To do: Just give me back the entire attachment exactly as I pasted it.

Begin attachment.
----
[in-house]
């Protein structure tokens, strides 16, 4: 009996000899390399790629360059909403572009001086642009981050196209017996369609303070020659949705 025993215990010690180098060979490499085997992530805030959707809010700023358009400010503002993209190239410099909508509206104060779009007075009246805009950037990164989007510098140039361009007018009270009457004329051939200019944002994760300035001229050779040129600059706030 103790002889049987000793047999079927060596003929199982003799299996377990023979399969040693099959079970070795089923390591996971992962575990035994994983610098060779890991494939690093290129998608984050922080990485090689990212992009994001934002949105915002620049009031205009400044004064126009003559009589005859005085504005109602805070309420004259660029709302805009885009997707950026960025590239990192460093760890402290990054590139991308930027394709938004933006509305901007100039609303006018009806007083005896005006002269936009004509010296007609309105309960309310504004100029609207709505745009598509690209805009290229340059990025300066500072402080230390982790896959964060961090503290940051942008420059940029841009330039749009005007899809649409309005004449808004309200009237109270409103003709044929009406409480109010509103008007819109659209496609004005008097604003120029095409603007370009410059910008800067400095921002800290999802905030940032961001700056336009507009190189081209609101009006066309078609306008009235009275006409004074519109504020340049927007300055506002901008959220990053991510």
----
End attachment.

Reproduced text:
[in-house]
């Protein structure tokens, strides 16, 4: 009996000899390399790629360059909403572009001086642009981050196209017996369609303070020659949705 025993215990010690180098060979490499085997992530805030959707809010700023358009400010503002993209190239410099909508509206104060779009007075009246805009950037990164989007510098140039361009007018009270009457004329051939200019944002994760300035001229050779040129600059706030 103790002889049987000793047999079927060596003929199982003799299996377990023979399969040693099959079970070795089923390591996971992962575990035994994983610098060779890991494939690093290129998608984050922080990485090689990212992009994001934002949105915002620049009031205009400044004064126009003559009589005859005085504005109602805070309420004259660029709302805009885009997707950026960025590239990192460093760890402290990054590139991308930027394709938004933006509305901007100039609303006018009806007083005896005006002269936009004509010296007609309105309960309310504004100029609207709505745009598509690209805009290229340059990025300066500072402080230390982790896959964060961090503290940051942008420059940029841009330039749009005007899809649409309005004449808004309200009237109270409103003709044929009406409480109010509103008007819109659209496609004005008097604003120029095409603007370009410059910008800067400095921002800290999802905030940032961001700056336009507009190189081209609101009006066309078609306008009235009275006409004074519109504020340049927007300055506002901008959220990053991510």